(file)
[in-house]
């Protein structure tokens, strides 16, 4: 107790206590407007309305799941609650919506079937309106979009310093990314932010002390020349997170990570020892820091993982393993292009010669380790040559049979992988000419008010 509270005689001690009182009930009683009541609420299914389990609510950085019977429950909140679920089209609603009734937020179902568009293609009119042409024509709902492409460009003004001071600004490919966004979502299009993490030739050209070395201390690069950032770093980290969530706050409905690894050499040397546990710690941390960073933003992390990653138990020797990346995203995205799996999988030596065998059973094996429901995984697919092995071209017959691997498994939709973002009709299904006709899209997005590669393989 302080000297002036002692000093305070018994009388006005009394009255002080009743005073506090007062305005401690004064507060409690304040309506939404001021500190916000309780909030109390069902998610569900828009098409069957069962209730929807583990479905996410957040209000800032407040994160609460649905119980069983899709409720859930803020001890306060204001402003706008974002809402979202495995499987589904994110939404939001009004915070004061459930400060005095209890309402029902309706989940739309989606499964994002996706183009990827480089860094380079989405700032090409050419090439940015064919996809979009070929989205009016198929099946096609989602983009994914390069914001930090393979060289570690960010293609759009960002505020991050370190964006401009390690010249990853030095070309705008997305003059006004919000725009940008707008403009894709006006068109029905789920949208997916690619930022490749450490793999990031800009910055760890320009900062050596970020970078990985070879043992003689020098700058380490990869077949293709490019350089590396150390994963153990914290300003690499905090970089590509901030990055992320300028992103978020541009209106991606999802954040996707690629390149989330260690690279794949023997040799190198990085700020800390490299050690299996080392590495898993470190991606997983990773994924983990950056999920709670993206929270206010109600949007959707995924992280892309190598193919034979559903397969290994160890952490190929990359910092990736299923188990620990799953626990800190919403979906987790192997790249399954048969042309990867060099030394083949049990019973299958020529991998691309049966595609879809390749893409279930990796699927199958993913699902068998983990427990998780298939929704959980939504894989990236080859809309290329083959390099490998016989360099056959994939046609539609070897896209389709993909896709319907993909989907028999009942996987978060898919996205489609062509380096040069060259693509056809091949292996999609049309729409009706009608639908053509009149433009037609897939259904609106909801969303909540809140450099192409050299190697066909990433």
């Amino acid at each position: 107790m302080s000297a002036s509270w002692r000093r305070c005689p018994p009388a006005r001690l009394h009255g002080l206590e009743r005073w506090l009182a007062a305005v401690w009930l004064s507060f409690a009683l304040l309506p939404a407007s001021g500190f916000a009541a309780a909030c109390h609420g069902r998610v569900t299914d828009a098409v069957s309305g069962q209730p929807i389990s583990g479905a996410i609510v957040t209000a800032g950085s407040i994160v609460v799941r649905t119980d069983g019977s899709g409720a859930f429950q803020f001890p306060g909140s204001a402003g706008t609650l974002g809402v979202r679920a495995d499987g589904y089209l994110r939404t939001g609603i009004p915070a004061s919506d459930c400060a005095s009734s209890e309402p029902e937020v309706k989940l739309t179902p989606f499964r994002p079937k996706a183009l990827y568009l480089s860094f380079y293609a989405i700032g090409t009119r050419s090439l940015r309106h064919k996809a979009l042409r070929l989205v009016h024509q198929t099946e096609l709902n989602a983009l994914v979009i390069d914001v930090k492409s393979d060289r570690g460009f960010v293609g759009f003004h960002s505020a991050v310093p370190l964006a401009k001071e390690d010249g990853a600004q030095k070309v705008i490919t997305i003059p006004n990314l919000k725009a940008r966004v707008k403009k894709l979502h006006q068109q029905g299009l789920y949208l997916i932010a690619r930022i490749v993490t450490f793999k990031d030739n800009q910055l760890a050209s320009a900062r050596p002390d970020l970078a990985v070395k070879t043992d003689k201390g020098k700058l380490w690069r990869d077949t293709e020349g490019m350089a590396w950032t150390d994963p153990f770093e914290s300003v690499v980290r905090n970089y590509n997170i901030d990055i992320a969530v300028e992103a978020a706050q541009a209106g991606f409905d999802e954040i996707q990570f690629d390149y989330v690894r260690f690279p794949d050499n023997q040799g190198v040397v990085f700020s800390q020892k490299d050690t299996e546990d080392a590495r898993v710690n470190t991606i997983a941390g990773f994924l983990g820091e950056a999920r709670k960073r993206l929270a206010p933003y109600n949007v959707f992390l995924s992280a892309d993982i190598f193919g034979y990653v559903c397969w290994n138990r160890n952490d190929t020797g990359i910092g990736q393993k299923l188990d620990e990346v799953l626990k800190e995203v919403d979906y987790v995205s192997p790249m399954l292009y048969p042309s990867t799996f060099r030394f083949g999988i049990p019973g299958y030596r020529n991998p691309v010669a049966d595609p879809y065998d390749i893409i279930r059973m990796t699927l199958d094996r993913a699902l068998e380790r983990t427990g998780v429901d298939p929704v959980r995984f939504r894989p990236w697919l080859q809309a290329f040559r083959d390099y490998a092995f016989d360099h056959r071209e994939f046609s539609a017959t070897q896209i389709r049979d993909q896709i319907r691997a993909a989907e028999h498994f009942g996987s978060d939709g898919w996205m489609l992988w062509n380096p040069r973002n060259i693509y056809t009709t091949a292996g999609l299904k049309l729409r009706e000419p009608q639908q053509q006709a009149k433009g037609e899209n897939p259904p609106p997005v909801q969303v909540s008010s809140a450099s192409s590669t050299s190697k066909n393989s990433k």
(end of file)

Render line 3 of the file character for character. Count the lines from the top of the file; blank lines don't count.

């Amino acid at each position: 107790m302080s000297a002036s509270w002692r000093r305070c005689p018994p009388a006005r001690l009394h009255g002080l206590e009743r005073w506090l009182a007062a305005v401690w009930l004064s507060f409690a009683l304040l309506p939404a407007s001021g500190f916000a009541a309780a909030c109390h609420g069902r998610v569900t299914d828009a098409v069957s309305g069962q209730p929807i389990s583990g479905a996410i609510v957040t209000a800032g950085s407040i994160v609460v799941r649905t119980d069983g019977s899709g409720a859930f429950q803020f001890p306060g909140s204001a402003g706008t609650l974002g809402v979202r679920a495995d499987g589904y089209l994110r939404t939001g609603i009004p915070a004061s919506d459930c400060a005095s009734s209890e309402p029902e937020v309706k989940l739309t179902p989606f499964r994002p079937k996706a183009l990827y568009l480089s860094f380079y293609a989405i700032g090409t009119r050419s090439l940015r309106h064919k996809a979009l042409r070929l989205v009016h024509q198929t099946e096609l709902n989602a983009l994914v979009i390069d914001v930090k492409s393979d060289r570690g460009f960010v293609g759009f003004h960002s505020a991050v310093p370190l964006a401009k001071e390690d010249g990853a600004q030095k070309v705008i490919t997305i003059p006004n990314l919000k725009a940008r966004v707008k403009k894709l979502h006006q068109q029905g299009l789920y949208l997916i932010a690619r930022i490749v993490t450490f793999k990031d030739n800009q910055l760890a050209s320009a900062r050596p002390d970020l970078a990985v070395k070879t043992d003689k201390g020098k700058l380490w690069r990869d077949t293709e020349g490019m350089a590396w950032t150390d994963p153990f770093e914290s300003v690499v980290r905090n970089y590509n997170i901030d990055i992320a969530v300028e992103a978020a706050q541009a209106g991606f409905d999802e954040i996707q990570f690629d390149y989330v690894r260690f690279p794949d050499n023997q040799g190198v040397v990085f700020s800390q020892k490299d050690t299996e546990d080392a590495r898993v710690n470190t991606i997983a941390g990773f994924l983990g820091e950056a999920r709670k960073r993206l929270a206010p933003y109600n949007v959707f992390l995924s992280a892309d993982i190598f193919g034979y990653v559903c397969w290994n138990r160890n952490d190929t020797g990359i910092g990736q393993k299923l188990d620990e990346v799953l626990k800190e995203v919403d979906y987790v995205s192997p790249m399954l292009y048969p042309s990867t799996f060099r030394f083949g999988i049990p019973g299958y030596r020529n991998p691309v010669a049966d595609p879809y065998d390749i893409i279930r059973m990796t699927l199958d094996r993913a699902l068998e380790r983990t427990g998780v429901d298939p929704v959980r995984f939504r894989p990236w697919l080859q809309a290329f040559r083959d390099y490998a092995f016989d360099h056959r071209e994939f046609s539609a017959t070897q896209i389709r049979d993909q896709i319907r691997a993909a989907e028999h498994f009942g996987s978060d939709g898919w996205m489609l992988w062509n380096p040069r973002n060259i693509y056809t009709t091949a292996g999609l299904k049309l729409r009706e000419p009608q639908q053509q006709a009149k433009g037609e899209n897939p259904p609106p997005v909801q969303v909540s008010s809140a450099s192409s590669t050299s190697k066909n393989s990433k």